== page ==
A number of teams have attempted to emulate Ferrari, the most recent being McLaren. McLaren’s foray into high value road cars and other luxury items such as audio systems have underlined McLaren Group’s aspiration to become a global brand to the same value and impact as Ferrari. There is clearly a long way for them to go, but their recent move away from the Mercedes brand and their focus on a new road car, the McLaren MP4-12C, has indicated a clear strategy where the F1 team is a key element, but not the only component in a brand building activity.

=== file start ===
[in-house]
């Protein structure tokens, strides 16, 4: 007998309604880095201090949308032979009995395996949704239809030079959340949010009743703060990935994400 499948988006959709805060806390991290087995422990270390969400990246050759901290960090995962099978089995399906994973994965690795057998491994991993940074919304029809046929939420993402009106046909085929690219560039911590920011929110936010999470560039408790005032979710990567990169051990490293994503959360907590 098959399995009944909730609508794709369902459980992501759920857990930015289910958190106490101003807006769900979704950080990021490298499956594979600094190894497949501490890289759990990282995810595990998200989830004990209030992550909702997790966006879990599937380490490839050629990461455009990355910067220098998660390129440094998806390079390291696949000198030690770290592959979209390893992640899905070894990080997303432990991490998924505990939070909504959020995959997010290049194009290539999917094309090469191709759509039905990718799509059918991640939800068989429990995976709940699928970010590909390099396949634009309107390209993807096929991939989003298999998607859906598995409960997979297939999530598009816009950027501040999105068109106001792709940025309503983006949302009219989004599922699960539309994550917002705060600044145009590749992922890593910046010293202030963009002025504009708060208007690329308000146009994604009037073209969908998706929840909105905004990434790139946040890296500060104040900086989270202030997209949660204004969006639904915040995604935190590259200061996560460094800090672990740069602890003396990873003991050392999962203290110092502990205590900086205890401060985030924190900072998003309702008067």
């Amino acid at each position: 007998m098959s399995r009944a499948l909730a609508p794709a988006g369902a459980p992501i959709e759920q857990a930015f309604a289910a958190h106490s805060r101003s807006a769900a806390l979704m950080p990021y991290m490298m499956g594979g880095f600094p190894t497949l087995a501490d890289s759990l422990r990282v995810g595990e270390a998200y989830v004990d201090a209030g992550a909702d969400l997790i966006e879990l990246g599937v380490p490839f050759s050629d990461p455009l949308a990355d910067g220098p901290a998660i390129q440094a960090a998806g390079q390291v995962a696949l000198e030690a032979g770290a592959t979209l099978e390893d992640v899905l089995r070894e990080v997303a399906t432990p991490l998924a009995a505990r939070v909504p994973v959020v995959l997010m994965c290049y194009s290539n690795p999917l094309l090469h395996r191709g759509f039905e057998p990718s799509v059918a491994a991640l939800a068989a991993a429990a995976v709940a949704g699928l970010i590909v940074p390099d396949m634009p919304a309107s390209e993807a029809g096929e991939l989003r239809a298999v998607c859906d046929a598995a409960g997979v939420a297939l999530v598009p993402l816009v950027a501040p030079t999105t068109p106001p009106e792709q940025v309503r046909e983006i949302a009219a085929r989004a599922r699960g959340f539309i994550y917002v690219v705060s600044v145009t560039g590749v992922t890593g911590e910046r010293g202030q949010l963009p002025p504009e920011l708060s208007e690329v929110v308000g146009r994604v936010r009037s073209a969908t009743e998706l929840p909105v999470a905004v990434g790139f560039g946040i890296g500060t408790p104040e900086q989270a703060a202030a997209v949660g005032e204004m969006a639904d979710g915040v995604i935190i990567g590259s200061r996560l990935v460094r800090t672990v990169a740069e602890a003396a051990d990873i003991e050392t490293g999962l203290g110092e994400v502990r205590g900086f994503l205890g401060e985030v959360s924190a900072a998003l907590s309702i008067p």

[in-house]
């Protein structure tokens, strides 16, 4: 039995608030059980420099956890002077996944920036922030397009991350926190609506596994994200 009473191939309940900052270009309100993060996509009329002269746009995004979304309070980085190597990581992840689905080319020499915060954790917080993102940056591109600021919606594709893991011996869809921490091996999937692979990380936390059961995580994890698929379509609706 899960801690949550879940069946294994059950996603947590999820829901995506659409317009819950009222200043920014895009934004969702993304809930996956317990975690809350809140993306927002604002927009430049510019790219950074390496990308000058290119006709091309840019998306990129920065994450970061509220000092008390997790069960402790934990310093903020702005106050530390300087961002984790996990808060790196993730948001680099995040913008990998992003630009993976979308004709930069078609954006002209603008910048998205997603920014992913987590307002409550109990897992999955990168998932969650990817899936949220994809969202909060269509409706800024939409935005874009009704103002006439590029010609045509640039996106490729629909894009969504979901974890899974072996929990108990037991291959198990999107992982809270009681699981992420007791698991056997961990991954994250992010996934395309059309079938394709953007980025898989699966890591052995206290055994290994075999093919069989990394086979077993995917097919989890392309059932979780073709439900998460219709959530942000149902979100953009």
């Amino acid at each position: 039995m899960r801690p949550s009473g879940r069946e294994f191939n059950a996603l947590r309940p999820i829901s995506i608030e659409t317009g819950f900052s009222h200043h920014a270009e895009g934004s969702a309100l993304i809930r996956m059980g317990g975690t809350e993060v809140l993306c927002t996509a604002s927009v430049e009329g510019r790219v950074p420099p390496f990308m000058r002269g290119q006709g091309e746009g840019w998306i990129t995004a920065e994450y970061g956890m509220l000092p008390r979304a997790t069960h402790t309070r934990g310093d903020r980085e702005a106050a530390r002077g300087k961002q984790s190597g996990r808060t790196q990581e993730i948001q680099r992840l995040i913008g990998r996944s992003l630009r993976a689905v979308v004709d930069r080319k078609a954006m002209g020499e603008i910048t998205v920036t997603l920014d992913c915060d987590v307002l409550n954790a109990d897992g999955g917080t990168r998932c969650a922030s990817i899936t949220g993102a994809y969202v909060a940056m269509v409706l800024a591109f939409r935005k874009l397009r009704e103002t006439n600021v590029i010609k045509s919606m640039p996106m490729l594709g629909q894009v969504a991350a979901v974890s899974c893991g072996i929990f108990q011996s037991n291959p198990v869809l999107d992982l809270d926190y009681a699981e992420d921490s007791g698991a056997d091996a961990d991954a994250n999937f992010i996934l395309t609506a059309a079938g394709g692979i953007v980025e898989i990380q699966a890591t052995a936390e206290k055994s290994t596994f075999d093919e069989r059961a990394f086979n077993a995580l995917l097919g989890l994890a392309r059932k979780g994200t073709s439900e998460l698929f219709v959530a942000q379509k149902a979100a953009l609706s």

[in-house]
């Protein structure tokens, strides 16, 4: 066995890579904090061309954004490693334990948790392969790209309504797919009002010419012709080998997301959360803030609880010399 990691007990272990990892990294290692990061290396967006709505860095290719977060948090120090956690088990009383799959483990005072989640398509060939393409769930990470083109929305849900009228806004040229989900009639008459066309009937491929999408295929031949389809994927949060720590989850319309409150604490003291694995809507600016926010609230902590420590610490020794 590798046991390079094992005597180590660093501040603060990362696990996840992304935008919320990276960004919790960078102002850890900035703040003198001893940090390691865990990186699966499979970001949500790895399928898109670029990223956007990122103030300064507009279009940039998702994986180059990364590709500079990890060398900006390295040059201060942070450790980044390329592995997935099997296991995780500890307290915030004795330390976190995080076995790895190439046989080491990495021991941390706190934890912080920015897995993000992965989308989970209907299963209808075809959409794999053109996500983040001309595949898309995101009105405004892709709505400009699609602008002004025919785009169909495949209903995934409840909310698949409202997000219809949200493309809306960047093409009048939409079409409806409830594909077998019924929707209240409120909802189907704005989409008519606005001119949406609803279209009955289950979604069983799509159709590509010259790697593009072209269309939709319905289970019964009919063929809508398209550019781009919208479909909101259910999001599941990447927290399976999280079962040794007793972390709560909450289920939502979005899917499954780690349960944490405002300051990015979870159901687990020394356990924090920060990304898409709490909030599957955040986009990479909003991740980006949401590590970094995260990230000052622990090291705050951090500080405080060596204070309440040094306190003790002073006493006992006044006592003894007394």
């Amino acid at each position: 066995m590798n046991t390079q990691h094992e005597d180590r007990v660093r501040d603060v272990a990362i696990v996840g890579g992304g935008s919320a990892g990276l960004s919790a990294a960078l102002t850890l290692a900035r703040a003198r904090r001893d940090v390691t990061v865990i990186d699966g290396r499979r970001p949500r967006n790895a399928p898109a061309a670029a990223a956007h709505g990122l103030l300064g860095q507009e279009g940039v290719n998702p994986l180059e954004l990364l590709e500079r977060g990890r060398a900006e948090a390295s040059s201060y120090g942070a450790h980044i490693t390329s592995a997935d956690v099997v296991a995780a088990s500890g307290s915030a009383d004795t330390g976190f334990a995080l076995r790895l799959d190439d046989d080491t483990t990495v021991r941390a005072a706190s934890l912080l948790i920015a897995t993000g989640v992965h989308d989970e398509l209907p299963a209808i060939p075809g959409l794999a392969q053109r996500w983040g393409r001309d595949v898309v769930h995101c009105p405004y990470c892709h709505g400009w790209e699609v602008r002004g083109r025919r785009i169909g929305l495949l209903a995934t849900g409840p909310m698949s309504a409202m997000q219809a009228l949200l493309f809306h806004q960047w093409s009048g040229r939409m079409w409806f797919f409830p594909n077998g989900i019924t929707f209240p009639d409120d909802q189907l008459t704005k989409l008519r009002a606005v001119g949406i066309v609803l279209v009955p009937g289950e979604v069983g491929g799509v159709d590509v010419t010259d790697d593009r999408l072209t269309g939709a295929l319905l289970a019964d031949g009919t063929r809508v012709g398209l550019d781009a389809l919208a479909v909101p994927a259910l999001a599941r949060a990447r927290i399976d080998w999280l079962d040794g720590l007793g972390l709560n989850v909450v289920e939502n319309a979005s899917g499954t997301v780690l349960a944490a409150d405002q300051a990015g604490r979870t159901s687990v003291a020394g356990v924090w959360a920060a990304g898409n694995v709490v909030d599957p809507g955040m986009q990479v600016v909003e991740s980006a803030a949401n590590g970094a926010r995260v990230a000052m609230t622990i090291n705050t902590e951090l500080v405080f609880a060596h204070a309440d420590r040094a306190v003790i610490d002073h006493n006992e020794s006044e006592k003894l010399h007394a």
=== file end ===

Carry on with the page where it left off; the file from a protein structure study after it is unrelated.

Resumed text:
Enzo Ferrari was famously contemptuous about the British constructors during the sixties and seventies, referring to them as garagistes and assemblatori, in other words he did not consider them to be proper race car manufacturers, but it was also recognised that the one person he really respected was Lotus founder Colin Chapman, you only need to read Enzo’s foreword to Jabby Crombac’s excellent book on Chapman, “Colin Chapman: The Man and His Cars” to recognise this. Chapman’s Lotus was the thorn in Ferrari’s side during both their heydays from the sixties through to the late seventies. The most remarkable thing about Chapman was that he was not only a very capable leader and negotiator as, of course, was Enzo, but he was also a brilliant engineer. If you track the evolution of the F1 car from 1960 through to 1980 the majority of the major innovations and trends were down to Colin Chapman. The Lotus team were famous for their ‘all-nighters’ during this time and we are not talking about partying until the small hours, but working on the cars, rebuilding and modifying through the night to ensure that Chapman’s latest tweaks and ideas were incorporated in the car before the race. During this period Lotus was the name and brand that was equal to, and often beating Ferrari. And like Ferrari, Lotus also had a flourishing road car business, focusing on both tuning existing mass produced cars such as the Lotus Cortina with Ford and the Lotus Sunbeam with Chrysler, and producing light, innovative sports cars such as the Lotus Elan and Lotus Elite. They were in a different space to Ferrari, less of the luxury and more of the fun and performance.